ALCS Takeaways: Yankees finally get to Keuchel

New York Yankees' Didi Gregorius and Starlin Castro celebrate after Game 5 of baseball's American League Championship Series against the Houston Astros Wednesday, Oct. 18, 2017, in New York. The Yankees won 5-0 to take a 3-2 lead in the series. (Frank Franklin II/AP)

After coming from three runs behind to win a dramatic American League wild-card game, and coming from two games behind to win an even more dramatic division series, the Yankees are now one win away from doing it yet again.

After Wednesday’s 5-0 victory over the Houston Astros in Game 5 of the ALCS — a series the Yankees once trailed two games to none — New York will have a pair of chances in Houston to complete their latest comeback and earn a World Series berth.

This is how things go in the MLB post-season, when it’s not always about the most well-rounded, perfectly-constructed team, but about the group that can get hot at exactly the right time. That’s what the Yankees have been doing this October. And here’s how they did it Wednesday night.

Yankees finally figure out Keuchel

Considering he came into Wednesday having allowed only seven runs over 57.2 career innings pitched against the Yankees, the Astros had to be feeling pretty good about their Game 5 starter, Dallas Keuchel.

But Wednesday was the day the Yankees figured him out, as Keuchel crashed out of the game after only 4.2 innings, allowing four runs on seven hits in the process.

To be fair, Keuchel didn’t pitch particularly poorly. He struck out eight — with 14 swinging strikes — and worked almost exclusively at the knees. But the Yankees made the necessary adjustments to put runs up against left-hander, earning all of their hits on pitches in the bottom half of the zone and making the most of their opportunities.

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New York got to Keuchel with two out in the second, as Starlin Castro roped a double to deep left-centre field at 111 m.p.h. (his hardest-hit ball of the year) before Greg Bird stayed with a two-seamer on the outside black and served it into right field to give his team an early one-run lead.

And another run came in the third, when Aaron Judge, who has suddenly rediscovered his swing this series, drove a double down the left-field line, which allowed the speedy Brett Gardner to score all the way from first.

And it was a Judge walk that set up a third run in the fifth, when Keuchel wanted no part of the Yankees slugger with two out and a runner on second. Pitching around Judge meant Keuchel had to deal with Gary Sanchez, who had struck out twice earlier but this time lined a well-located breaking ball into left field, cashing the run.

Didi Gregorius was next, and he snuck a weak grounder up the middle that was far from well-hit but still got the job done, giving New York a fourth run and driving Keuchel from the game.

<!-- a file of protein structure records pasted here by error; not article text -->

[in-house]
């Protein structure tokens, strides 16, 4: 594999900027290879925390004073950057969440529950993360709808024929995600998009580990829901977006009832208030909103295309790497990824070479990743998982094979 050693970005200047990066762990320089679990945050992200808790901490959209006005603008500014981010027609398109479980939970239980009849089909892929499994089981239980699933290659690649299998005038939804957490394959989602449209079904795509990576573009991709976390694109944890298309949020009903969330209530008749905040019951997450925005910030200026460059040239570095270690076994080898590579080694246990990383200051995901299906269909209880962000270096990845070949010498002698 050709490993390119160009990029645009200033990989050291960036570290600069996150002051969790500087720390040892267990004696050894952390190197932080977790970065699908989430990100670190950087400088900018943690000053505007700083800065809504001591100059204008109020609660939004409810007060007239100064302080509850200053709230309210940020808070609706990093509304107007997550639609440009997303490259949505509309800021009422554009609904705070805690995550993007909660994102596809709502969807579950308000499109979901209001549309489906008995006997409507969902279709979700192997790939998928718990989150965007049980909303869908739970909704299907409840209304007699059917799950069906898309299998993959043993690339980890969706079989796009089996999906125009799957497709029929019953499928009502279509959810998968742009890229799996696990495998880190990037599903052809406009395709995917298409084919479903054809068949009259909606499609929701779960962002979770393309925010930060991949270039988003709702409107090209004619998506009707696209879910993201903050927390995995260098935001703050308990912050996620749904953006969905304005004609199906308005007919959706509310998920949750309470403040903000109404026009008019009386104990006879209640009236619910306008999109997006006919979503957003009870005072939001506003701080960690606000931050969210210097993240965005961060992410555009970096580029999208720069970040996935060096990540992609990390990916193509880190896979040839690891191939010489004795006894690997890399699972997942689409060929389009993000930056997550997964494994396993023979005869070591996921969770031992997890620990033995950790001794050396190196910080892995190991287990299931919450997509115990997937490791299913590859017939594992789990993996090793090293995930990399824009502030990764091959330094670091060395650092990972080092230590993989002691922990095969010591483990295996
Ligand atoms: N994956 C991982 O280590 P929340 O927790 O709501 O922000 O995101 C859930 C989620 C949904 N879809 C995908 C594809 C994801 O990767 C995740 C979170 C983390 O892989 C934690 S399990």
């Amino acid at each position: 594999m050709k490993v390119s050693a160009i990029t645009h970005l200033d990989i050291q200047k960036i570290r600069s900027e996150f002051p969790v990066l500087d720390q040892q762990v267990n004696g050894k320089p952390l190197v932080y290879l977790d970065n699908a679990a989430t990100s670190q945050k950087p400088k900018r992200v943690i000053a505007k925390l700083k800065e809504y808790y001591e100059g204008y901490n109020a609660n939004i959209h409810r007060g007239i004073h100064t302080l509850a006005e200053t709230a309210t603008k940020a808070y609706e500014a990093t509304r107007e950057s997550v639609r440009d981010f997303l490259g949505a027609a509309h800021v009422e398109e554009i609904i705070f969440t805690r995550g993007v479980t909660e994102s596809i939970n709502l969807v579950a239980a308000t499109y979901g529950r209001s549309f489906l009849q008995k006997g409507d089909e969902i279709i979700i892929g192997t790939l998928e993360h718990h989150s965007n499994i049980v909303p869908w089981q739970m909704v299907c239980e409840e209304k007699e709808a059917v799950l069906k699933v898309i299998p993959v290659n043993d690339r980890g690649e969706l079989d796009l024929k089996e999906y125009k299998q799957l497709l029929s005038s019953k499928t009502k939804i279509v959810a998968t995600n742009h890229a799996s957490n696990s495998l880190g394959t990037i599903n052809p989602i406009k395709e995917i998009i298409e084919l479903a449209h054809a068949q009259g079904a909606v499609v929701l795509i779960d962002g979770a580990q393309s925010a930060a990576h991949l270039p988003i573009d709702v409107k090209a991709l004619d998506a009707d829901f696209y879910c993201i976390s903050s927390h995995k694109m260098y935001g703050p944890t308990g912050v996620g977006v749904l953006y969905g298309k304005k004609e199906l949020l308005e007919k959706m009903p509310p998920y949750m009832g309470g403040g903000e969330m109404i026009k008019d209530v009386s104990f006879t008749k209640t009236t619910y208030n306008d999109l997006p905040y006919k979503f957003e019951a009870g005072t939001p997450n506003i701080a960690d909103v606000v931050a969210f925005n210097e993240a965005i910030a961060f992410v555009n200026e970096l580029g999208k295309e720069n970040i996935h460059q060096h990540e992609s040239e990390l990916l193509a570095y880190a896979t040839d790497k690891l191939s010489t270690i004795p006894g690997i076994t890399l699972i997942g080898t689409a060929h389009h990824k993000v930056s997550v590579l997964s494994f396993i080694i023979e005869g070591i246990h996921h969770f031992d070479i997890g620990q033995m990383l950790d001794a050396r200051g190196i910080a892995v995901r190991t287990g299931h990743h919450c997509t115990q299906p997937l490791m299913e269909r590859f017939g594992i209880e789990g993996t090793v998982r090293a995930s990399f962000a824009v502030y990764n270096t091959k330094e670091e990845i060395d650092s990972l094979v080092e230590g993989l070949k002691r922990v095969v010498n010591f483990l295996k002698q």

Tanaka spins a gem

Like Keuchel, Masahiro Tanaka also owned the bottom half of the zone, but Houston’s hitters couldn’t figure it out the way New York’s did. Tanaka ended up going seven strong, striking out eight while allowing only three hits and a walk in a dominant performance.

Tanaka stranded a baserunner in each of the first three innings, pitched a clean fourth, and then put two runners on with only one out in the fifth, working himself into his most imposing jam of the evening as his team’s bullpen sprang to work behind him.

But that’s when the 28-year-old found another level, absolutely carving up George Springer with a beautiful four-pitch sequence for a strikeout before getting Josh Reddick to chase a 1-2 splitter to end the inning. Tanaka roared as he came off the mound in a rare display of emotion from the right-hander.

Getting through the sixth and seventh was a piece of cake, as Tanaka retired six Houston batters in order. At 103 pitches, and with a shutdown bullpen waiting to replace him, Tanaka exited the game there, becoming the first Yankees pitcher to throw two seven-inning shutouts in a post-season since Roger Clemens in 2000.

Adding on

The Yankees got all the insurance they would need — they didn’t actually need any, but whatever — in the seventh inning when Houston reliever Brad Peacock, pitching for the first time in the series, left a slider right in Gary Sanchez’s happy zone. The 24-year-old Yankees catcher did what he does with pitches like that, belting it 416 feet to left for a solo shot.

The homer was also notable because it marked the first time in Yankees history — that’s 116 years of history – the club has had four players with three home runs or more in a post-season. Joining Sanchez to set that mark are Judge, Bird and Gregorius.

That’s not just good news for the Yankees this October — it’s good news for many years to come. Judge, Bird and Sanchez are all extremely early in their careers and controllable through 2022, with Judge and Sanchez not eligible for free agency until 2023.

Gregorius, meanwhile, is somewhat older but still only two years into his four years of arbitration, meaning the Yankees can keep him around at manageable salaries until 2020. The nucleus of this Yankees batting order, which is now one game away from a World Series appearance, isn’t going anywhere.

What’s next

Houston now goes home with a pair of must-win games looming at Minute Maid Park. The Astros simply must figure out a way to score some runs as they’ve now scratched across only nine over the first five games of the series. But that won’t be easy against Luis Severino, who held Houston to only a run on two hits in game 2 of this series.

Justin Verlander will take the hill for the Astros, and will have to at least come close to replicating his masterful Game 2 performance, when he allowed only a run over nine innings while striking out 13, if Houston is going to live to fight another day.